Overview: I have never imagined Nebbiolo as a pretty or elegant variety, it is a brute that requires manhandling to make it do what winemakers want it to do and even then it remains defiant. Nebbiolo is a variety that is lighter in colour but higher in tannins. It requires extended aging in oak for the tannins to soften. When young and unoaked these tannins would be far too aggressive to be a pleasurable drink. Imagine trying to drink a cup of black tea made from 20 teabags that had been left over night to infuse. When these tannins soften the spice and herbal characters of this grape shines but still Nebbiolo really needs a few years in the bottle to come into its own.

The most famous example of wines made from the Nebbiolo grape is Barolo. Barolo wines are produced in Piedmont of Italy and must be at least 90% Nebbiolo. Some Barolo can spend up to five years in oak and 3 years in the bottle aging. It has been said that a Barolo needs at least 10 years aging before it is approachable.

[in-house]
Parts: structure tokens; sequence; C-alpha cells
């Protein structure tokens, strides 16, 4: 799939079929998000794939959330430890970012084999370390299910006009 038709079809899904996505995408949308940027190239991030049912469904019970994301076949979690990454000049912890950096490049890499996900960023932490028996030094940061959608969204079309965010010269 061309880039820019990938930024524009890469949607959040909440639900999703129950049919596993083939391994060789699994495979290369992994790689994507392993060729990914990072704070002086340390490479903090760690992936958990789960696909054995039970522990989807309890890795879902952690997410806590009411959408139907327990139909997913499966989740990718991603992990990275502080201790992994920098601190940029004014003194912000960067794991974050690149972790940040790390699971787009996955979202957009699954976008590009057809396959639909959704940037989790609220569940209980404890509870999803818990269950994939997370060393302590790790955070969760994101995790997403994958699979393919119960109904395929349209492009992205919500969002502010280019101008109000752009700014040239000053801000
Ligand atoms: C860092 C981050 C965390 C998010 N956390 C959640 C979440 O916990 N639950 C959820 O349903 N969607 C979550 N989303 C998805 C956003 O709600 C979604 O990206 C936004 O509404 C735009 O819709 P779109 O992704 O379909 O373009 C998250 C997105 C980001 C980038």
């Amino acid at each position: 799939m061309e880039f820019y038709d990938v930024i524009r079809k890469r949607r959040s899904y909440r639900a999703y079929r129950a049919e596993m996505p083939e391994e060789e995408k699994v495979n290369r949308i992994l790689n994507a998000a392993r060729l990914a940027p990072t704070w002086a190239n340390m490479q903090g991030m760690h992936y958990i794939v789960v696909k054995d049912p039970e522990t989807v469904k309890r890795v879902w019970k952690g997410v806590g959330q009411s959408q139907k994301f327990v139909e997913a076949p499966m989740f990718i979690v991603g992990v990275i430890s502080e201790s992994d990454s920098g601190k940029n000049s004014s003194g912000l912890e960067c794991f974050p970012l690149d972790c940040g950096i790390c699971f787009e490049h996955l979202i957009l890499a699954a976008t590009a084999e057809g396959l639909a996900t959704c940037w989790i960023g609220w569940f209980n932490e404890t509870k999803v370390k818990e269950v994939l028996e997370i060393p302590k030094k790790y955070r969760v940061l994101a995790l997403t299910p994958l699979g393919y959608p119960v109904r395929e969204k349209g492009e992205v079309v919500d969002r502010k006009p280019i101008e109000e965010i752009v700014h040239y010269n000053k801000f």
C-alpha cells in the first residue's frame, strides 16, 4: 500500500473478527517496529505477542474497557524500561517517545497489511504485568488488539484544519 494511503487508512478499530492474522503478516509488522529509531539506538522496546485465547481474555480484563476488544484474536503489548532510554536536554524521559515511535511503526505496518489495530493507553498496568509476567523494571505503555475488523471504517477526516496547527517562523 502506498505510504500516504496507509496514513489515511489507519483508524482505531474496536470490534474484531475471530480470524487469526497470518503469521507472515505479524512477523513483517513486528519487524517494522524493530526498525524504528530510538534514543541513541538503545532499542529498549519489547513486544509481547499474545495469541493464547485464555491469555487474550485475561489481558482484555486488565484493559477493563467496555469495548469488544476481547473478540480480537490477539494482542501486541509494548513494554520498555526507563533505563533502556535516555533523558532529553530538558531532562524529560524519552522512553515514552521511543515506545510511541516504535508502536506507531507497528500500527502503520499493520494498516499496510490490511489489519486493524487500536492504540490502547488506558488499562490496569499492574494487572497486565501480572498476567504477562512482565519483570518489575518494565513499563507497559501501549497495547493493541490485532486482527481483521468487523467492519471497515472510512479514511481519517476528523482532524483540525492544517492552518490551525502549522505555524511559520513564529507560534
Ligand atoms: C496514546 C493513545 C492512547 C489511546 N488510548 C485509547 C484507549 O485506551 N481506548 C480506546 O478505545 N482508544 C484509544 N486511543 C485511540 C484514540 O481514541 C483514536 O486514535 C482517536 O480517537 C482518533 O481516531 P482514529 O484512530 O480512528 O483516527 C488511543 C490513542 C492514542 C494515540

The wine in this review spent 1 year on oak but is from the d’Alba region which grows a more approachable style of Nebbiolo but in saying that I did find the tannins were quite powerful without food. With food where this wine really impresses. Tannin needs protein to bind to so have this with red meat, piles and piles of red meat. This wine is also a fraction of the price of most Barolo.

Tasting note: The brick colour of this wine could be unappealing to some but keep in mind that this is typical of Nebbiolo, it turns orange very quickly. A brambly, minty nose. This mint carries on to the palate. Pepper, chocolate and blackberry foremost on the palate which way to spicy cedar and dusty tannins.

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Final Say: Looking for a wine to throw in the cellar and forget about for a few years? Look no further. Give this brute five years in the cellar and you will be rewarded. It sells for around $45 a bottle.

 

Score: 17 out of 20

 

For any questions or feedback feel free to email me on spittingoptional@gmail.com

Also, check out the Facebook page http://www.facebook.com/pages/Spitting-Optional/314535381931908?sk=wall

Jack Davis